Writing and Script: A Very Short Introduction
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Writing is the defining marker of civilization, without which there could be no records, no history, no books, no accumulation of knowledge. But when did this essential part of our lives begin? Why do we all write differently and how did writing evolve into what we use today? All of these questions are answered in this Very Short Introduction. Andrew Robinson tells the fascinating story of the history of writing, shedding light on its development and examining the enormous variety of writing and scripts we use today. Starting with the origins of writing five thousand years ago, with cuneiform and Egyptian hieroglyphs, Robinson explains how these early forms developed into hundreds of scripts, including the Roman alphabet and Chinese characters. He reveals how the modern writing symbols and abbreviations we take for granted today--including airport signage and text messaging--resemble ancient ones much more closely than we might think. The book also includes a chronology of events from 3300 BC to AD 2000, a list of titles for further reading, and an index.
About the Series: Combining authority with wit, accessibility, and style, Very Short Introductions offer an introduction to some of life's most interesting topics. Written by experts for the newcomer, they demonstrate the finest contemporary thinking about the central problems and issues in hundreds of key topics, from philosophy to Freud, quantum theory to Islam.
19. All full writing systems mix phonetic symbols with logograms, but the proportions vary. See the text for a fuller explanation 75 How writing systems work Among the writing systems used to write spoken languages, the Finnish script on the left has the highest proportion of phoneticism, while the Japanese on the right has the lowest proportion. Hebrew and Arabic, which in their original forms did not mark vowels (though their modern forms do), lie in the middle. Japanese is adjudged to be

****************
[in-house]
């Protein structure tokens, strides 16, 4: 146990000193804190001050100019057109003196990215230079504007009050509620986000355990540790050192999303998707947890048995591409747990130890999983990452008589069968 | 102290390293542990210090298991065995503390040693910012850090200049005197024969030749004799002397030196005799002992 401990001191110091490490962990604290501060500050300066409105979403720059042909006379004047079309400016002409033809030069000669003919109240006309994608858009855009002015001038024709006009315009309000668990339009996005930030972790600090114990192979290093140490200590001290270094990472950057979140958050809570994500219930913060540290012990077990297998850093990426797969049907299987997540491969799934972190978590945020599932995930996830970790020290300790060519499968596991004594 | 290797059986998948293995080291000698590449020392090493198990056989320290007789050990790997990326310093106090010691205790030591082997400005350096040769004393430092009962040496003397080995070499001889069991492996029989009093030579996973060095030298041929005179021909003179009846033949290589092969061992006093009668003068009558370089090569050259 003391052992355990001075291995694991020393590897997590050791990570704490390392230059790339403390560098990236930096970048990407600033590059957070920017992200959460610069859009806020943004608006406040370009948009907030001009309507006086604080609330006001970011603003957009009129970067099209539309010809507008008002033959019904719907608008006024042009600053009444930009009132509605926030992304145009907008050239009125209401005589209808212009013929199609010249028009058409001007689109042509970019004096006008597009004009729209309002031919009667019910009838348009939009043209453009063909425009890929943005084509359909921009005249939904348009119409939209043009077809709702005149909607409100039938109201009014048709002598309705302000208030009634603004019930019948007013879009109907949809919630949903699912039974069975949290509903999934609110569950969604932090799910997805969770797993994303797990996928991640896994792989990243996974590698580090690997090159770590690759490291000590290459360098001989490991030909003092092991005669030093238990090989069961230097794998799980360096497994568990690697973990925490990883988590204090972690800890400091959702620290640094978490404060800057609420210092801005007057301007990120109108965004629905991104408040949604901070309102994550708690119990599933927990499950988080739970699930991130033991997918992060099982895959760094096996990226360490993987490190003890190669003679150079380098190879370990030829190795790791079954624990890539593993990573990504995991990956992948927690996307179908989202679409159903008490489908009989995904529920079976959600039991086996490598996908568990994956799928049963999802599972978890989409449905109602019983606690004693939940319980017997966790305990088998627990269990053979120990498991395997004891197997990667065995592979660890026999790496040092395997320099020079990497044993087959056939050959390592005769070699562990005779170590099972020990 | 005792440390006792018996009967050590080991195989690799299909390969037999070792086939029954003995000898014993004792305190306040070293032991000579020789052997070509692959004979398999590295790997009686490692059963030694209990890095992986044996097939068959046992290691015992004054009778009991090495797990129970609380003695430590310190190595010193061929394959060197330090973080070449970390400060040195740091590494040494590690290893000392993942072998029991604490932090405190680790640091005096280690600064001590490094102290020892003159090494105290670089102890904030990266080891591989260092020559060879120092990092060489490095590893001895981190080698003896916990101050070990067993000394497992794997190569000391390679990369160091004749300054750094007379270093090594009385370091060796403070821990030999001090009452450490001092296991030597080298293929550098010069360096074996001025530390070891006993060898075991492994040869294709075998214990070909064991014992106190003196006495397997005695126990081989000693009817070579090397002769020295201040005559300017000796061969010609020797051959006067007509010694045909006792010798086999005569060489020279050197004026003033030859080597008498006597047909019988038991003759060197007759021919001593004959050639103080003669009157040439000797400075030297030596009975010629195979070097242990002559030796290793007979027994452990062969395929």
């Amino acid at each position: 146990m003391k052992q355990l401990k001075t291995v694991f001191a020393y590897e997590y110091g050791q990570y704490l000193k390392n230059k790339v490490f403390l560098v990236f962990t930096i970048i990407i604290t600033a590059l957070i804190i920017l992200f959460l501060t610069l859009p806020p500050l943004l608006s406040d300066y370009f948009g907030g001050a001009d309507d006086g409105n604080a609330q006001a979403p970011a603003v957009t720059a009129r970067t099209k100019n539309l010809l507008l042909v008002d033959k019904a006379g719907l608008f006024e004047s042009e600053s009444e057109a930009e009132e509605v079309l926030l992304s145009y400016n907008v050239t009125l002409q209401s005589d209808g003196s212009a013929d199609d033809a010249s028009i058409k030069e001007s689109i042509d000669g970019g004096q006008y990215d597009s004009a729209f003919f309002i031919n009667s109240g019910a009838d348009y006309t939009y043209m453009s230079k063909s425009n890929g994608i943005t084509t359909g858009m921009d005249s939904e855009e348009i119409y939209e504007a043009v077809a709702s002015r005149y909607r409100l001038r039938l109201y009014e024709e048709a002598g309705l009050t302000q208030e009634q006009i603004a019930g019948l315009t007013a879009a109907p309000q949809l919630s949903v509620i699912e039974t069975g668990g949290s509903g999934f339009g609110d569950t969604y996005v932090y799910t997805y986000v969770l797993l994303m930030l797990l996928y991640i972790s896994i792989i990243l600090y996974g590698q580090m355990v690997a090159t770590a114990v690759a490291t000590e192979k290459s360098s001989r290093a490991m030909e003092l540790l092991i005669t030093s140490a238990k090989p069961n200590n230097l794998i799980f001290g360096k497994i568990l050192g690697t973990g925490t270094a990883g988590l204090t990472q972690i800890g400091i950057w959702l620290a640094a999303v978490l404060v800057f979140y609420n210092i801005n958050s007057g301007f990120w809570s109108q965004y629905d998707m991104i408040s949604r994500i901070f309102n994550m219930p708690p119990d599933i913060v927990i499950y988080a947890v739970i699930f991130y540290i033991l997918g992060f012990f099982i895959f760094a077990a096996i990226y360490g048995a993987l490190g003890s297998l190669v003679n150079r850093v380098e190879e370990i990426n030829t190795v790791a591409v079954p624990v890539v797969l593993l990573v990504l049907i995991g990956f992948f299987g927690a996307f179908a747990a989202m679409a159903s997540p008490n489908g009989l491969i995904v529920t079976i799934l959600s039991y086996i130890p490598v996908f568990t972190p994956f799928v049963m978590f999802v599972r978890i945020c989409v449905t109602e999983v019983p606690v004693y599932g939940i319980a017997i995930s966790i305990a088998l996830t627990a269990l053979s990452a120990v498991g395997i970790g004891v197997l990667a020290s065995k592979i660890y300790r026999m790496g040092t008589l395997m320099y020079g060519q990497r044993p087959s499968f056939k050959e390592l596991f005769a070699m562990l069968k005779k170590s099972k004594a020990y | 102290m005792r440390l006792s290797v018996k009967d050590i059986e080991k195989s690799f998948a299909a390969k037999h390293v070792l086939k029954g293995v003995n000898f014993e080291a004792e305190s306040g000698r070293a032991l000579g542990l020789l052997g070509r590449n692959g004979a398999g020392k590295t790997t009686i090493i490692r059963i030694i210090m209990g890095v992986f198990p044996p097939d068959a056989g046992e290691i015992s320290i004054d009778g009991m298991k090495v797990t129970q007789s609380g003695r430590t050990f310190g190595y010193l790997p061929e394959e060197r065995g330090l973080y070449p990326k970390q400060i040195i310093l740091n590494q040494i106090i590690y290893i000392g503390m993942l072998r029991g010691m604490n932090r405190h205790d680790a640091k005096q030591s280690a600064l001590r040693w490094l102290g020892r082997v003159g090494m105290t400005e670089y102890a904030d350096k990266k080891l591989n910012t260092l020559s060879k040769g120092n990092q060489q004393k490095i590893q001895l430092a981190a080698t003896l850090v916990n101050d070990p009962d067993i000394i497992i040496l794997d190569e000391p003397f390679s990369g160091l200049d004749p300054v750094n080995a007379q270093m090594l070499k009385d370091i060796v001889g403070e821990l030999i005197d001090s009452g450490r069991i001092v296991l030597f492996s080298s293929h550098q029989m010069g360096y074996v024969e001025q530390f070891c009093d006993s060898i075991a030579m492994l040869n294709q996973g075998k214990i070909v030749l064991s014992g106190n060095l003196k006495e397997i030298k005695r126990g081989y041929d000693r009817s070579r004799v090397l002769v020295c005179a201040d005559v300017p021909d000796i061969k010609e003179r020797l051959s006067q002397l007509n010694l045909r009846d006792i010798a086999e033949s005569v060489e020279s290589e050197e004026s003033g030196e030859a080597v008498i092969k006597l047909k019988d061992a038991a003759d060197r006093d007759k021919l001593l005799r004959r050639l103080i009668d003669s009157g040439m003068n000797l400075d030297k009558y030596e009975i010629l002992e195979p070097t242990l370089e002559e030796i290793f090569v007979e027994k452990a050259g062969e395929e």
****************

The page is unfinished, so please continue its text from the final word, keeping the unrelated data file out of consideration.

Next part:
Knossos in 1900). Even more controversial is why the alphabetic script suddenly appeared. It is certainly extraordinary that there are no economic documents at all among the early Greek inscriptions. Instead the early alphabet users from all parts of Greece display private, almost literary concerns; the above-mentioned inscription of 730 BC, written on a vase, which was probably a prize, refers to ‘him who dances most delicately’. If economic inscriptions once existed on impermanent materials and
‘mother’ is really derived from the combination of two ideas, with no phonetic element involved. In other words, woman þ horse ¼ mother (‘female horse’) – rather than its being derived from the combination of one idea with a phonetic symbol. But this ‘ideographic’ explanation, appealing as it is (not least to overworked mothers), has no foundation and is a good example of the misunderstandings of Chinese characters that abound. It is incorrect to think of Chinese characters as ideographic (or
holes standing for 30 and 7 small depressions enclosed in the sign for ‘month’. Immediately beneath this ‘month’ sign are two signs for the name of the responsible ofﬁcial or the name of an institution/ofﬁce – a sort of Sumerian signature. On the basis of the two signs’ resemblance to later cuneiform signs of known phonetic value, the ofﬁcial’s name may have been ‘Kushim’. Some other signs in the bottom right-hand corner are less clear in meaning, but may refer to the function of the document and
IRELAND Senia Pasˇeta MODERN JAPAN Christopher Goto-Jones MOLECULES Philip Ball MORMONISM Richard Lyman Bushman MUSIC Nicholas Cook MYTH Robert A. Segal NATIONALISM Steven Grosby NELSON MANDELA Elleke Boehmer THE NEW TESTAMENT AS LITERATURE Kyle Keefer NEWTON Robert Iliffe NIETZSCHE Michael Tanner NINETEENTH-CENTURY BRITAIN Christopher Harvie and H. C. G. Matthew NORTHERN IRELAND Marc Mulholland NOTHING Frank Close NUCLEAR WEAPONS THE RUSSIAN REVOLUTION S. A. Smith SCHIZOPHRENIA Joseph